Just to make sure you’re really confused about what continent you’re in, there’s a Hmong community living in a village called Cacao. While I’ve met Hmong communities in Washington State and plenty of other places, the community here brought over a lot of their traditions and crafts and the like and has been re-creating life in Southeast Asia here for a few decades, perhaps with a grant from the International Society for Intercontinental Bewilderment. But when you visit the Hmong market in Cacao, there’s one clear sign you’re in French Guiana: the prices are about twenty-five times what they’d be in Southeast Asia.
There’s a sizable Chinese population, running most downtown shops and restaurants, and I’m beginning to fear that they’ve all come from some little-known province in China that specializes in westernized Chinese food of 1950s America. (If you’re from Sichuan Province and have restaurant skills, please consider emigrating to French Guiana. Pretty please?) There has to be some explanation for the preponderance of mediocre Chinese restaurants and lack of many other options.
Speaking of demographics, I know I can’t actually be the only Jew in French Guiana –– I keep hearing rumors of one here or there –– but I feel like the only Jew in French Guiana.
For such a diverse place –– about a third of the population wasn’t born here –– French Guiana manages to feel pretty insular. For example, people are genuinely shocked upon discovering that you don’t know a particular French bureaucratic procedure, like which form to fill out to get permission to fill out forms to start your very own form-printing business. Or something.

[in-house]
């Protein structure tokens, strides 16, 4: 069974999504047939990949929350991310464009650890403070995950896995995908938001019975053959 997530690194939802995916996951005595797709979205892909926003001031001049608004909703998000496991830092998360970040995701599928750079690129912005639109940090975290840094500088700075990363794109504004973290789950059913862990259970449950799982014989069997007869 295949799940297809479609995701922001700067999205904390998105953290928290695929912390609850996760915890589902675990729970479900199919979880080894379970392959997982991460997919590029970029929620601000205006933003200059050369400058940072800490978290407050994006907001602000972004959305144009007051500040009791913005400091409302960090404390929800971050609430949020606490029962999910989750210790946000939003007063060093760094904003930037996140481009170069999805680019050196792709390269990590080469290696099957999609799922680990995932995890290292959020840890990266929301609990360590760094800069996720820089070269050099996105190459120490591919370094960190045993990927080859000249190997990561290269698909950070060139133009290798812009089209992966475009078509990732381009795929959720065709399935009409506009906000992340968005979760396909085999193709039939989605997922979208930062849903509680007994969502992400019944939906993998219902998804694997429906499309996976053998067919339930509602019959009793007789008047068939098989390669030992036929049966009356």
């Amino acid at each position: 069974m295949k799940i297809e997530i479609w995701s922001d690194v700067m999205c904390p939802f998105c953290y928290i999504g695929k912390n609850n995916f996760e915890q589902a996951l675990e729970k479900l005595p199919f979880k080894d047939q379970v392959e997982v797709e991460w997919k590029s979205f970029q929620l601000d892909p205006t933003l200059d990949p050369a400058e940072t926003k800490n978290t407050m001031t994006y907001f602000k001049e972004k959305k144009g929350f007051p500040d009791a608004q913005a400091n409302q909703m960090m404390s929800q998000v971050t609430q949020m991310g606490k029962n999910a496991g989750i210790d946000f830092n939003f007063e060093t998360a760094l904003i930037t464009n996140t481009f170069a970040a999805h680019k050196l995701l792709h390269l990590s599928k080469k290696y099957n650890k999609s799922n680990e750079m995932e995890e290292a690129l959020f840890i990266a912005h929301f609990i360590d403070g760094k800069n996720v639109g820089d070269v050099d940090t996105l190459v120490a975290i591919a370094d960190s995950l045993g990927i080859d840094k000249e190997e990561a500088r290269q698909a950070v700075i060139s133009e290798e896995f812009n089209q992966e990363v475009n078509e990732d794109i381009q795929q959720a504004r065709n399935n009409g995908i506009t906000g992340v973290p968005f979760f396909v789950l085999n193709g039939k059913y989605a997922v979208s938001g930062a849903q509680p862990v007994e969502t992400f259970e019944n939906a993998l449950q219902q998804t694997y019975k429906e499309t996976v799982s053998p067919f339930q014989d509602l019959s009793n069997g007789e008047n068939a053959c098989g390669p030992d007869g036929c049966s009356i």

The official language of French Guiana is French, bien sûr, but it’s not the only language. There are some indigenous languages too, words from which have also entered local creoles. Wander around Cayenne and you’ll hear plenty of Portuguese from Brazilian immigrants and Chinese from Chinese immigrants. From market vendors, you’ll hear Lao, Chinese, French Guiana creole, and other languages.
A local TV show, A Kouman, takes a whimsical look at other languages (French sign language, French Guiana creole, Italian, Arabic, etc.) by staging short episodes with people who speak those languages. (Full disclosure: I was in an episode.)
French Guiana creole sounds like the dream come true of a kid trying to learn French in school. It eliminates all those nasal vowels with silent N and M and R, and it makes ample use of K. It sounds like a lot of short syllables, each starting in a hard letter and ending in a vowel. In short, it probably makes much more sense than French.
There are other creole languages around, like Suriname’s Taki-Taki, famously the language with the fewest words (fewer than 400!). I am tempted to learn Taki-Taki.
But make no mistake, La France wants you to speak French. At the immigration office, when I sat around with a bunch of other foreigners being lectured to about the value of the French state and why we should not take advantage of the French system, we were told, en français, “Here, maybe you can get away with it, but if one day you go to work in Métropole, you cannot speak Taki-Taki or Portuguese or French Guiana Creole. Can you imagine it? No, you must have respect for la France and you must speak French.” Except as even the presenter knew, the only person in the room who did not understand French also did not speak Taki-Taki or Portuguese or French Guiana Creole. He spoke Chinese.
Because being in both Europe and South America apparently isn’t enough to cause an identity crisis, French Guiana also has not one, not two, but THREE flags.
This is the flag of France, and French Guiana is in France.
This is the flag of French Guiana.
And this is the apparently also the flag of French Guiana.
I propose a fourth flag, which may have familiar elements.
Or, rather, I would propose it, if only I had the correct form.